42:46 JG: It's really on the individual basis. I think one of the hard parts about right now too, is just, as well as the COVID and just everything going up. Obviously, the US is very politically charged and it doesn't help. We're in an election year, and just with the COVID, there's all sorts of different conspiracy theories. This whole generation is dealing with how social media impacts our life and just loud voices that are empowered to say anything, but also the freedom of speech side. There's just a lot going on for all of us. And with the COVID dynamic, obviously, I think mental health is coming a little bit more in the forefront. Now, there's obvious discussions about the people on the front line, in terms of medical professionals and first responders, but also just on the individual basis of people are at home where they feel caged. They have probably less distraction to distract them from their own mental well-being and for the first time they're having to come to terms with probably a lot of suppressed issues. And so hopefully, from that, there does open up a conversation. So what gives me hope, even when there is a lot of negativity, is just really the individual of... The aspect of this that I can have an immediate impact on right now. If a veteran comes to us and we're able to help them and they do have a tremendous impact on their life, that's all I need. That's what gives me hope.
44:22 JG: And at the end of the day, if you can help yourself and make sure you're good, and make sure your immediate circle, friends and family and a little bit of extension to that, if everybody did a little bit more to focus on that, then that would instantaneously make the rest of the world better. That's what everybody says. You have to start small, you have to figure out what you can control and how you can better it. I think a lot of the stress and the dread that's happening now is this lack of control, is all these things are happening, and there's all this fear and just this inherent stress in the world and we just have no control over it, which makes it even more stressful. But there are a lot of things, like you said, like in your life, controlling your day. So what do you drink in the morning? How is that affecting you? Can I change this? Can I make these different habits? Can I go to bed earlier? And if that makes you healthier, that makes you happier, then that gives you more space and more ability to then help the next layer of people. And then you can help them, and then hopefully there's some sort of pay it forward going.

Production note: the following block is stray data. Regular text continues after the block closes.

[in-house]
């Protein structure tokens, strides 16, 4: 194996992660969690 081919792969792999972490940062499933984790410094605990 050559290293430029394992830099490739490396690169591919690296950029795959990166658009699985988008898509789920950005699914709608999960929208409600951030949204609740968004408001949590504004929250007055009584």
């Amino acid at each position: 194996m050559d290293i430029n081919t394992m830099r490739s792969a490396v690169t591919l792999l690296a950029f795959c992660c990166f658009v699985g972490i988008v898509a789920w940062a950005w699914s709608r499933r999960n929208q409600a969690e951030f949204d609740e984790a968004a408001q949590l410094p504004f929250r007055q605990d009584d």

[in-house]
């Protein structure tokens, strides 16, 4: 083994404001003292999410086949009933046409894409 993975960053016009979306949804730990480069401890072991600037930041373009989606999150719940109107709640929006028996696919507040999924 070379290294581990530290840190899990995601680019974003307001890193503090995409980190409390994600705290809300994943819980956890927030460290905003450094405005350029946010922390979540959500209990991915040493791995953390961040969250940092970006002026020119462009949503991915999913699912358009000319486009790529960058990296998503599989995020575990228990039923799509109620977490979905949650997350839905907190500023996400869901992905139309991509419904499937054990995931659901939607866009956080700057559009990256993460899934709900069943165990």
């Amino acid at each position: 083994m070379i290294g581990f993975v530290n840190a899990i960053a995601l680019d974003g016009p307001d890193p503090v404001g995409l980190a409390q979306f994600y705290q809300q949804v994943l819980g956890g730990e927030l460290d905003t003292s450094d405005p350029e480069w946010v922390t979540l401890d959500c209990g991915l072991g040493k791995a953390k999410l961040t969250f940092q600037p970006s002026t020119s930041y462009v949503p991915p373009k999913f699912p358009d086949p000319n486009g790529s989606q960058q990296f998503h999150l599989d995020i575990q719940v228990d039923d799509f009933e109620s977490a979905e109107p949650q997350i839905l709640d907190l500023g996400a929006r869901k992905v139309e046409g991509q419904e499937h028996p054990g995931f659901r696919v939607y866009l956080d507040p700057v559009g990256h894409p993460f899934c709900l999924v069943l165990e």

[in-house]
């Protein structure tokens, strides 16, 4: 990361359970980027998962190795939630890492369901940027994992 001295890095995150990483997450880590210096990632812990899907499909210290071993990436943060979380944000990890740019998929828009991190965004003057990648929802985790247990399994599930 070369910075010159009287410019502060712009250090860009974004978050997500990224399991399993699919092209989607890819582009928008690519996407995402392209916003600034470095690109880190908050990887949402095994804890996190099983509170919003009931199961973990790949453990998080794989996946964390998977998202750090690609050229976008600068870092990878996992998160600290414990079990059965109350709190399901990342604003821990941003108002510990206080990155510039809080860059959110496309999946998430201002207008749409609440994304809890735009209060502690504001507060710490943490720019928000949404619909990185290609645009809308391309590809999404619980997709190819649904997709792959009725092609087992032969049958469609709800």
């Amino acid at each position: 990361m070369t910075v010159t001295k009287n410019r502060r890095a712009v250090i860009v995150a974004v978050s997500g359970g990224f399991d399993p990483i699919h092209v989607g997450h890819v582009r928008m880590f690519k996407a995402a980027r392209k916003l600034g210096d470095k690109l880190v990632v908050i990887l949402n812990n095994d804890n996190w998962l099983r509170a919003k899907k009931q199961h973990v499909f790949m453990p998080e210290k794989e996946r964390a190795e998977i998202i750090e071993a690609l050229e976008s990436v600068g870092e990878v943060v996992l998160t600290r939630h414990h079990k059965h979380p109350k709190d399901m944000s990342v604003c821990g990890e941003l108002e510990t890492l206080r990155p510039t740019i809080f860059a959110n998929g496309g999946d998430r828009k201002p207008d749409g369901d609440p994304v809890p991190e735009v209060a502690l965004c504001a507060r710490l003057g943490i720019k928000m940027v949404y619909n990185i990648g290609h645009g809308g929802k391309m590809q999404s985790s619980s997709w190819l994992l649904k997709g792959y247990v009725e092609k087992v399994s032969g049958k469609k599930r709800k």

45:32 JG: Another story is, we helped a Green Beret recently. And he'd joined straight out of high school. Again, another guy who was a Green Beret sniper and just tremendous amount of experience, and has seen a lot in that sort of field. And he took to Ayahuasca, changed his life almost immediately and just continued to have positive results. And he just always relays when we talk about how it's changed his family dynamic. 'Cause he has a 10-year-old daughter, and this daughter has only known him as military Rudy. That's her whole life of this very stern, exacting military stereotypical person that you view with that word. And when he came home, he was almost like this different person. It was almost like pre-military Rudy. So that silliness and still able to do his job and still can follow in the military things when necessary, but a little bit less constricted and uptight. He said it was a little bit of an adjustment for his daughter 'cause it's almost like introducing her to a stranger. But now I'm always hearing these stories of them making pancakes in the morning and going on hikes and all this kind of stuff, and that's beautiful. And that's something in the immediate control that we are able to do at this foundation, but I think a lot of people are able to do.